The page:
Op-Ed: 20 Steps City Council Can Take to Stop Displacement in Oakland Now

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By James E Vann

 

 

 

Oakland’s present rental and affordable housing crisis — which is particularly catastrophic for renters — is not new. Since the late 1970s, crisis conditions have been acknowledged by successive city councils.

 

Unfortunately, the distinguishing characteristic of the Oakland City Council, today and in previous times, has been that hearing after hearing and proposal upon proposal, the City Council has almost never taken appropriate action.

 

 

The crisis has reached catastrophic proportions, and there are many potential actions the council should consider immediately:

 

 

1. Enact immediately a resolution declaring a “State of Emergency” in rental housing with moratoriums on rent increases and no-cause evictions until effective protections for tenants are put in place.

 

2. Rescind and immediately replace Oakland’s current landlord-written Rent Adjustment Program with a proven Rent Control program. This change would virtually eliminate tenant petitions and workload backups and would finally establish equity and fairness in tenants/landlord relations.

 

3. Establish a cost to evict. Charge landlords $500 for each no cause, owner convenience, or “cash for keys buy-out” eviction; and $200 for each for-cause eviction. Use fees for a fund to assist tenant hardships due to the disruption of moving and relocation.

 

4. Require mandatory mediation between landlords and tenants be integral to the existing filing of three-day, seven-day and 30-day notices of “intent to evict” — and prior to filing “Unlawful Detainers.”

 

5. Implement immediately a stand-alone housing only impact fee of at least $20,000 for each unit in new residential developments, and for each 5,000 square feet of nonresidential development. Deposit fees in the Affordable Housing Trust Fund.

 

6. Strictly conform to the policy of “Public Land for Public Good.” Prioritize nonprofit housing developers for construction of affordable housing on appropriate city-owned lands.

 

7. Define “affordable housing” to require inclusion of at least five percent of units to be available to households at 15 percent to 30 percent of an area’s median income.

 

8. Require uniform compensation for each of the city’s four programs that authorize eviction, in addition to evictions caused by owner-elective improvements. Assure adequate compensation for evicted households for costs of moving, relocation, and resettlement.

 

9. Immediately implement the Condominium Conversion Ordinance, which already has been thoroughly reviewed and legally vetted but remains mysteriously stalled in City Council.

 

10. Enact the provisions of the Tenant Protection Ordinance, which were stripped by City Council from the ordinance at the time of its adoption in 2014.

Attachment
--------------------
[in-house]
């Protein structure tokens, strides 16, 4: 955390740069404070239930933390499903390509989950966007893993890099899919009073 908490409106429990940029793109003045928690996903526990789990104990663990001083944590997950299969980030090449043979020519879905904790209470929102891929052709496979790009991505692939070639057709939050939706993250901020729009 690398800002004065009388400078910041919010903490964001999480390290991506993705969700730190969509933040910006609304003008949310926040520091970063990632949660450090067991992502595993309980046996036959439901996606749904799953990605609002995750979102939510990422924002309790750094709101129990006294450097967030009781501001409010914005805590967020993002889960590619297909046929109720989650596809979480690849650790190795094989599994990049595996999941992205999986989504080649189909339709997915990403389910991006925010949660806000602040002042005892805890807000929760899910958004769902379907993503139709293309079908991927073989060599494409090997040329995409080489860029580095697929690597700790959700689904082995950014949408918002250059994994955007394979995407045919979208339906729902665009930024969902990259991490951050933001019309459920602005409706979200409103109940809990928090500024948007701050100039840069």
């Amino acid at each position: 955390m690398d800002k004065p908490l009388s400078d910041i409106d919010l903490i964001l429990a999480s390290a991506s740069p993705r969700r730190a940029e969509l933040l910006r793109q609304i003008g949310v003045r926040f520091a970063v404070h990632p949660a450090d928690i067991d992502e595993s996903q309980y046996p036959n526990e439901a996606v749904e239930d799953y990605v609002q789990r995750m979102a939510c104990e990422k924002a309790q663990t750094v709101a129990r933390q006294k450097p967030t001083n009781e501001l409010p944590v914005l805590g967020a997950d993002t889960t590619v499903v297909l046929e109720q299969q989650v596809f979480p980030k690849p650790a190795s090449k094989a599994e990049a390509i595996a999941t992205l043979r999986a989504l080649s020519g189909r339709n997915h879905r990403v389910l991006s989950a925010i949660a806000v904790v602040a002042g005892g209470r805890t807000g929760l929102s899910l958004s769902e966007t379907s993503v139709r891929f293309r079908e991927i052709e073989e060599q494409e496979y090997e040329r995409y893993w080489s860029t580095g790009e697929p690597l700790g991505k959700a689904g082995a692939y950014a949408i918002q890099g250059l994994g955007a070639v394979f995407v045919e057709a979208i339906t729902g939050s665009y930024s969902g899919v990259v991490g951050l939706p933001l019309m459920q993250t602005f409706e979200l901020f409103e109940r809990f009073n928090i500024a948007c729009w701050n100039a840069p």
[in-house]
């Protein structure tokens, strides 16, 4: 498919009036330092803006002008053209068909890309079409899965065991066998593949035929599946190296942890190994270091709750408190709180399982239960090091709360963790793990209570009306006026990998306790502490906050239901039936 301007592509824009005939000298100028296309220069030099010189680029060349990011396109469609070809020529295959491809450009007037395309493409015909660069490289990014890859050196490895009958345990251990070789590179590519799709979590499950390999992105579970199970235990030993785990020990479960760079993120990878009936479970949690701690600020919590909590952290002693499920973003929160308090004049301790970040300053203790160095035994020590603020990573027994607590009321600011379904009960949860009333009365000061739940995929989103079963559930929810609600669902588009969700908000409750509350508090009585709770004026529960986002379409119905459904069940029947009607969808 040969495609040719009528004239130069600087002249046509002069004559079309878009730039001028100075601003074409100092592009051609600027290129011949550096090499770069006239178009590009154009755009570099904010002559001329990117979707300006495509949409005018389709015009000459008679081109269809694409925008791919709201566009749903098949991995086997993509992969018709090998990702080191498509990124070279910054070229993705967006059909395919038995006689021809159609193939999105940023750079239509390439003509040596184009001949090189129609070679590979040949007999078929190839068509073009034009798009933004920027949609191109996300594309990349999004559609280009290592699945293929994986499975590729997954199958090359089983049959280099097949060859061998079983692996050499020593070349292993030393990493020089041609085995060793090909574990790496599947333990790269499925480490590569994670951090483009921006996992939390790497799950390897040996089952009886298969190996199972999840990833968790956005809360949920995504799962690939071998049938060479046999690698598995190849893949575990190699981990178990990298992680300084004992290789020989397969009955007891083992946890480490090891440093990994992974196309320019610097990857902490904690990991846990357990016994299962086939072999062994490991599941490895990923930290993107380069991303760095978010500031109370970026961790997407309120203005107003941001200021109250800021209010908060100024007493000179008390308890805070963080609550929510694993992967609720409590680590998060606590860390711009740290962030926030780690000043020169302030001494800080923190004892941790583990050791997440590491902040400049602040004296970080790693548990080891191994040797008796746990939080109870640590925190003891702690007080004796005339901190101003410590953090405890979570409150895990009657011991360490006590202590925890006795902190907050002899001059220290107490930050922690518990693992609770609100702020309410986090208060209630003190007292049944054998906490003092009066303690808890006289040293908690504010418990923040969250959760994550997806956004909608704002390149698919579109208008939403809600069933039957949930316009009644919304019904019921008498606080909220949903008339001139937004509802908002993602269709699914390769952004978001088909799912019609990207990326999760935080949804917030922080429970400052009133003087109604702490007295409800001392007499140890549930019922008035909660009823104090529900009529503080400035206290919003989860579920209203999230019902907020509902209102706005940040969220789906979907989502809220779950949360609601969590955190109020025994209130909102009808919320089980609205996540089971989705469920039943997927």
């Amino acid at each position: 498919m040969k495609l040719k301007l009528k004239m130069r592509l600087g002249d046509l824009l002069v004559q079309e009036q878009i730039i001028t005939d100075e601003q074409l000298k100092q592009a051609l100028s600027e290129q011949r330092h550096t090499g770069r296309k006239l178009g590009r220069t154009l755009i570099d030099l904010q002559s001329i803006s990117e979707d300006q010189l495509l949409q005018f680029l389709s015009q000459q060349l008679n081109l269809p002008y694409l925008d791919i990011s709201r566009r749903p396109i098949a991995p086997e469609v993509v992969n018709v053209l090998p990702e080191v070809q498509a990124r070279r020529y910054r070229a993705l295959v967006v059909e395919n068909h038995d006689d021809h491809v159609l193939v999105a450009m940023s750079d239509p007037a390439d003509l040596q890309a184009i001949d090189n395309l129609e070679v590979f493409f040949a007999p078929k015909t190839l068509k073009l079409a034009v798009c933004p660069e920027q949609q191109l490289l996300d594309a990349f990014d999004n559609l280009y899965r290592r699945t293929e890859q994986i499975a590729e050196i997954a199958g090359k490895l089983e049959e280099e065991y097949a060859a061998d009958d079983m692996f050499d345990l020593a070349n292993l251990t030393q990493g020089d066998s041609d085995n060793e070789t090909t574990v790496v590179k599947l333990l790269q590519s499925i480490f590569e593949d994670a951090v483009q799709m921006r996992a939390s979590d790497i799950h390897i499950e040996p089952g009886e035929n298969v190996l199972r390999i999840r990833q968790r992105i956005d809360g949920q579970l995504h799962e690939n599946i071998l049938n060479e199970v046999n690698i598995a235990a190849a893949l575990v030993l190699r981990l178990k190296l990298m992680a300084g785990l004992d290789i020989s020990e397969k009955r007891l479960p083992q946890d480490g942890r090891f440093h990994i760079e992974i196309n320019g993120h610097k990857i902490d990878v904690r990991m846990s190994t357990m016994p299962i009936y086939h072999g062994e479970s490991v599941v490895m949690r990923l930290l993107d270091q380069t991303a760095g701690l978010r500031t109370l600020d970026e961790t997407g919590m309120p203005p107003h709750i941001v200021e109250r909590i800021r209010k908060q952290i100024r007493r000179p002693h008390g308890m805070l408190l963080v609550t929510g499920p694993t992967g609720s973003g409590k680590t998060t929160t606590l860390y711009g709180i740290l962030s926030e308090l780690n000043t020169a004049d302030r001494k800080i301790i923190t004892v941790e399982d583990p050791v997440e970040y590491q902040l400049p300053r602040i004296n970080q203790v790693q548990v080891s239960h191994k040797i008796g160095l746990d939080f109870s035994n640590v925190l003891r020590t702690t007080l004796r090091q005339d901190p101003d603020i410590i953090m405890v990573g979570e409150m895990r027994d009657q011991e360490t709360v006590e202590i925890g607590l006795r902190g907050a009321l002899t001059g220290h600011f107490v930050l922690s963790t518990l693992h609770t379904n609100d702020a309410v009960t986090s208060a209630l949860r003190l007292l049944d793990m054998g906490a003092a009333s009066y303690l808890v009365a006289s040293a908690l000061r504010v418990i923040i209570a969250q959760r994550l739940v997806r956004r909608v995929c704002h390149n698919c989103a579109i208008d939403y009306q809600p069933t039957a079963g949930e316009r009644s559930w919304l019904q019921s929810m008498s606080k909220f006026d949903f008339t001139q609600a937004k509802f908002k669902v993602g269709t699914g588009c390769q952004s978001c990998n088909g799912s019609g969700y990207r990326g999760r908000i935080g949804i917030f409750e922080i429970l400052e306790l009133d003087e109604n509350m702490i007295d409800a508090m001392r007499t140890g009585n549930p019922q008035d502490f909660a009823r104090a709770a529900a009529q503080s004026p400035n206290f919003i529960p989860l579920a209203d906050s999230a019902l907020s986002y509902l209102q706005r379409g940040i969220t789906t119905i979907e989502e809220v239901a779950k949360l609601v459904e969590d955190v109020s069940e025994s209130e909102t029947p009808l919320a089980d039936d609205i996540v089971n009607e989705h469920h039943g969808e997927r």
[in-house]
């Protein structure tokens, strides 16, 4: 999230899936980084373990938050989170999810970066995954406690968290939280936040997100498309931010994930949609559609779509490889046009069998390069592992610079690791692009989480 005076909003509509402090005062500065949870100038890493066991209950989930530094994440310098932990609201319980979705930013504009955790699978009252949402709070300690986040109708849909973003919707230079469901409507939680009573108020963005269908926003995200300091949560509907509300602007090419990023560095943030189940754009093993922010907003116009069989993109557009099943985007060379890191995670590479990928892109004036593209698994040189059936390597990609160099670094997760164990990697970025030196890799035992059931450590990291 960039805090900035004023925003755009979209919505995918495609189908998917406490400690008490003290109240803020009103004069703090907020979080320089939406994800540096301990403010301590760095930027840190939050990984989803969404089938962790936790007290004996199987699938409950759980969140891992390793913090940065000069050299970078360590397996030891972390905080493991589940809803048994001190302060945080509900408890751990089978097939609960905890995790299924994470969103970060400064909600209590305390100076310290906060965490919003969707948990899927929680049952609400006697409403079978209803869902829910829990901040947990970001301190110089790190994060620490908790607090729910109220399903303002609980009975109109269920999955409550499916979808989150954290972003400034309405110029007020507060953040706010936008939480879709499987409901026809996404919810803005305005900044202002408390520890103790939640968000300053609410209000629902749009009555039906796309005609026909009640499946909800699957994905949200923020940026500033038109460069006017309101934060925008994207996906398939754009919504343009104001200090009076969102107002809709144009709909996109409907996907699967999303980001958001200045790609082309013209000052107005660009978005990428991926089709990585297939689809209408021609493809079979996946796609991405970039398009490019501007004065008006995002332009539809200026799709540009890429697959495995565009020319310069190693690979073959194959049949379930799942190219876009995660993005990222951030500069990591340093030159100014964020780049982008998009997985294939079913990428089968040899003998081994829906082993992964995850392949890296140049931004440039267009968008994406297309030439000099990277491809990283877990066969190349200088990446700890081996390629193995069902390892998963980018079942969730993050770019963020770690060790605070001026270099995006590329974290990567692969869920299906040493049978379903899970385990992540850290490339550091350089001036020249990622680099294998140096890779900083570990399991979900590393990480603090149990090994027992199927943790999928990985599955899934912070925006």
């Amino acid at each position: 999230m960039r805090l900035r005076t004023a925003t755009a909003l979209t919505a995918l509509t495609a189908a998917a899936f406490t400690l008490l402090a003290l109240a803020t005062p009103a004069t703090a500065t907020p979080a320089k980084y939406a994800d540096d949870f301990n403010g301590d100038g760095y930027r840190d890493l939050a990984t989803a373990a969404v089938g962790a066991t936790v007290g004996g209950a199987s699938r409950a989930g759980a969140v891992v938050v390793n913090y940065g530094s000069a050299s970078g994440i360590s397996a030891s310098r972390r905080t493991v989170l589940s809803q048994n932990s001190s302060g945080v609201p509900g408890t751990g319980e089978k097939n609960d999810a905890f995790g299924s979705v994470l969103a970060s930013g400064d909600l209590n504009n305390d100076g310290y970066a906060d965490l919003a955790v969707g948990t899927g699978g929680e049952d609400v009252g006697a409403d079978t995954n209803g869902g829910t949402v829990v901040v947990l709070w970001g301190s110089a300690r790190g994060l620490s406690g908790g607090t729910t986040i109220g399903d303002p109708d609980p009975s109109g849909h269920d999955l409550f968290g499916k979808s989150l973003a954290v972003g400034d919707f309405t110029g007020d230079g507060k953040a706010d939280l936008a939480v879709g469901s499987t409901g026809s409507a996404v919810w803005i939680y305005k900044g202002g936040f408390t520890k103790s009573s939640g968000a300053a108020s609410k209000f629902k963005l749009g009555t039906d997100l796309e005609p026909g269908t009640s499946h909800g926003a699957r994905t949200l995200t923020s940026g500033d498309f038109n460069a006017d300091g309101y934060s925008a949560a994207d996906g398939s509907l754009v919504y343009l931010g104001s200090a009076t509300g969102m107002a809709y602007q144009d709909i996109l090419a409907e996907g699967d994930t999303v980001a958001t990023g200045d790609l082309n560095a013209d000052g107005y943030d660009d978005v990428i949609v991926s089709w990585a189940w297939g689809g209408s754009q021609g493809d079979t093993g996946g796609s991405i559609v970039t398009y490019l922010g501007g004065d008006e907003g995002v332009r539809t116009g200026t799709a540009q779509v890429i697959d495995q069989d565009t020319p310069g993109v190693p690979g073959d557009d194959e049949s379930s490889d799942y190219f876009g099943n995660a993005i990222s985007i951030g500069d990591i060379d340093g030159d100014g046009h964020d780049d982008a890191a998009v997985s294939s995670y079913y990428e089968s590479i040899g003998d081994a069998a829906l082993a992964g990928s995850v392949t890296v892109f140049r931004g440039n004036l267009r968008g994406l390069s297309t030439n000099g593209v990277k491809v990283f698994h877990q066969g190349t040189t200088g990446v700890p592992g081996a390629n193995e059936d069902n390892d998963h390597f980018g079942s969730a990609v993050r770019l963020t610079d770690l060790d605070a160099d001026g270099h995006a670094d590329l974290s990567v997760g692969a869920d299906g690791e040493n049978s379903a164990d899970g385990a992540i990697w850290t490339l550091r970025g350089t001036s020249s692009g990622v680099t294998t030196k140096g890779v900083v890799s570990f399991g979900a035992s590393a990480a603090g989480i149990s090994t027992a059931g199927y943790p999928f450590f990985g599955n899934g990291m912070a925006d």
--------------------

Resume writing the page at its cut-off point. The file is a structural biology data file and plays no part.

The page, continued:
11. Make it illegal for owners to deny receiving tenant rent payments. This ploy is used to evict innocent tenants.

 

12. Establish a fee for property speculation. The current practice of flipping rental properties creates enormous unmerited profits. The City should assess a two percent speculation fee of the sales price for any transaction that occurs within three years of a previous transfer.

 

13. Fund homeless housing and services programs with proceeds from speculation assessments.

 

14. Accumulate, land bank, and stockpile city-owned, purchased, surplused, or tax-forfeited properties to benefit affordable housing.

 

15. Lease stockpiled residential land and properties, or provide at no or low cost to the Oakland Community Land Trust, the only type of new housing that remains permanently affordable and within the financial capability of Oakland residents.

 

16. Stockpile city industrial and warehouse buildings suitable for conversion and low-cost lease as artists’ coops or for low-cost sales to Oakland artists.

 

17. Provide an option to developers of making 20 percent of proposed units affordable or, alternatively to pay an equitable “in-lieu” fee of at least $200,000 per unit into the City’s Affordable Housing Trust Fund for each new market-rate housing unit.

 

18. Establish hardship rental assistance for seniors and households on fixed income. Require that CPI and other prospective increases be held in suspension by landlords until a future date. Consider limiting to 50 percent approved pass-thru rent increases to tenants who have resided in their units for ten or more years.

 

19. Help tenants purchase homes or condominiums by designating a part of the city’s Affordable Housing Trust Fund for matching grants for tenants who desire to make a shared purchase, and who agree to restrict the price at resale.

 

20. Monitor owner move-in evictions within the first two years to identify owner ploys and deceptions, carried out with intent to evict existing tenants. When deceptions are found, the City Attorney should sue for triple punitive damages for city and tenant, in addition to reimbursing losses to the tenant.

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